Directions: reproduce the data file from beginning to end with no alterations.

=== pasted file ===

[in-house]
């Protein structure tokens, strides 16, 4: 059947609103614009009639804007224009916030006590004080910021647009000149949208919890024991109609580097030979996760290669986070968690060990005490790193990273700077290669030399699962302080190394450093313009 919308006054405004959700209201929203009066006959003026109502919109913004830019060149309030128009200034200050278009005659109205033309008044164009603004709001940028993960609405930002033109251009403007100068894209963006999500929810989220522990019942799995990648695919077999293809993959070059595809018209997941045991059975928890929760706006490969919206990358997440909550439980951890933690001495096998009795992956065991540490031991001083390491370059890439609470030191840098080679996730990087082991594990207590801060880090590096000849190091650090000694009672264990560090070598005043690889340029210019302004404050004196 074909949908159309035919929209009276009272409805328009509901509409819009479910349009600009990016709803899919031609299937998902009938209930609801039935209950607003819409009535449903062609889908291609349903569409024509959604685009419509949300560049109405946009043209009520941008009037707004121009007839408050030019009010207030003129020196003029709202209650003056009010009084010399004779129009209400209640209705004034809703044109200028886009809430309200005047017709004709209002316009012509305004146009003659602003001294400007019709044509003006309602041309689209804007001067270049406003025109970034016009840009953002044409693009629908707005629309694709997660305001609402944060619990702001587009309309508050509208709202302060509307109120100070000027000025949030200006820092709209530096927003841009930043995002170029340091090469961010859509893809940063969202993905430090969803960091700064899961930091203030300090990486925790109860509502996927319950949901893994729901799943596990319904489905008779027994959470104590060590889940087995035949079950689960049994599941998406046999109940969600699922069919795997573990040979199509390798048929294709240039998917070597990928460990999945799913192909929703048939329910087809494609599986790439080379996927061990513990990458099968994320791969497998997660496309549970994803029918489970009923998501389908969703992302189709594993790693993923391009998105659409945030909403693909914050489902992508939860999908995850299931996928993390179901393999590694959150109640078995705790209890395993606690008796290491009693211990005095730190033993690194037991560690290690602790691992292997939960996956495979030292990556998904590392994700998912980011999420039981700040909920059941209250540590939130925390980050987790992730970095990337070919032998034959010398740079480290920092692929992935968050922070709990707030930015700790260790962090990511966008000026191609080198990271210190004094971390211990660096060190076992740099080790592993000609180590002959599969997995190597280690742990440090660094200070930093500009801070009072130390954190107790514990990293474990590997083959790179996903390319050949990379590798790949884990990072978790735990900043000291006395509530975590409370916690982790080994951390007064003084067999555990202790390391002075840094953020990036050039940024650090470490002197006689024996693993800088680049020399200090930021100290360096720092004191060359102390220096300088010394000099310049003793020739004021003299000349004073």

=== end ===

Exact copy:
[in-house]
């Protein structure tokens, strides 16, 4: 059947609103614009009639804007224009916030006590004080910021647009000149949208919890024991109609580097030979996760290669986070968690060990005490790193990273700077290669030399699962302080190394450093313009 919308006054405004959700209201929203009066006959003026109502919109913004830019060149309030128009200034200050278009005659109205033309008044164009603004709001940028993960609405930002033109251009403007100068894209963006999500929810989220522990019942799995990648695919077999293809993959070059595809018209997941045991059975928890929760706006490969919206990358997440909550439980951890933690001495096998009795992956065991540490031991001083390491370059890439609470030191840098080679996730990087082991594990207590801060880090590096000849190091650090000694009672264990560090070598005043690889340029210019302004404050004196 074909949908159309035919929209009276009272409805328009509901509409819009479910349009600009990016709803899919031609299937998902009938209930609801039935209950607003819409009535449903062609889908291609349903569409024509959604685009419509949300560049109405946009043209009520941008009037707004121009007839408050030019009010207030003129020196003029709202209650003056009010009084010399004779129009209400209640209705004034809703044109200028886009809430309200005047017709004709209002316009012509305004146009003659602003001294400007019709044509003006309602041309689209804007001067270049406003025109970034016009840009953002044409693009629908707005629309694709997660305001609402944060619990702001587009309309508050509208709202302060509307109120100070000027000025949030200006820092709209530096927003841009930043995002170029340091090469961010859509893809940063969202993905430090969803960091700064899961930091203030300090990486925790109860509502996927319950949901893994729901799943596990319904489905008779027994959470104590060590889940087995035949079950689960049994599941998406046999109940969600699922069919795997573990040979199509390798048929294709240039998917070597990928460990999945799913192909929703048939329910087809494609599986790439080379996927061990513990990458099968994320791969497998997660496309549970994803029918489970009923998501389908969703992302189709594993790693993923391009998105659409945030909403693909914050489902992508939860999908995850299931996928993390179901393999590694959150109640078995705790209890395993606690008796290491009693211990005095730190033993690194037991560690290690602790691992292997939960996956495979030292990556998904590392994700998912980011999420039981700040909920059941209250540590939130925390980050987790992730970095990337070919032998034959010398740079480290920092692929992935968050922070709990707030930015700790260790962090990511966008000026191609080198990271210190004094971390211990660096060190076992740099080790592993000609180590002959599969997995190597280690742990440090660094200070930093500009801070009072130390954190107790514990990293474990590997083959790179996903390319050949990379590798790949884990990072978790735990900043000291006395509530975590409370916690982790080994951390007064003084067999555990202790390391002075840094953020990036050039940024650090470490002197006689024996693993800088680049020399200090930021100290360096720092004191060359102390220096300088010394000099310049003793020739004021003299000349004073």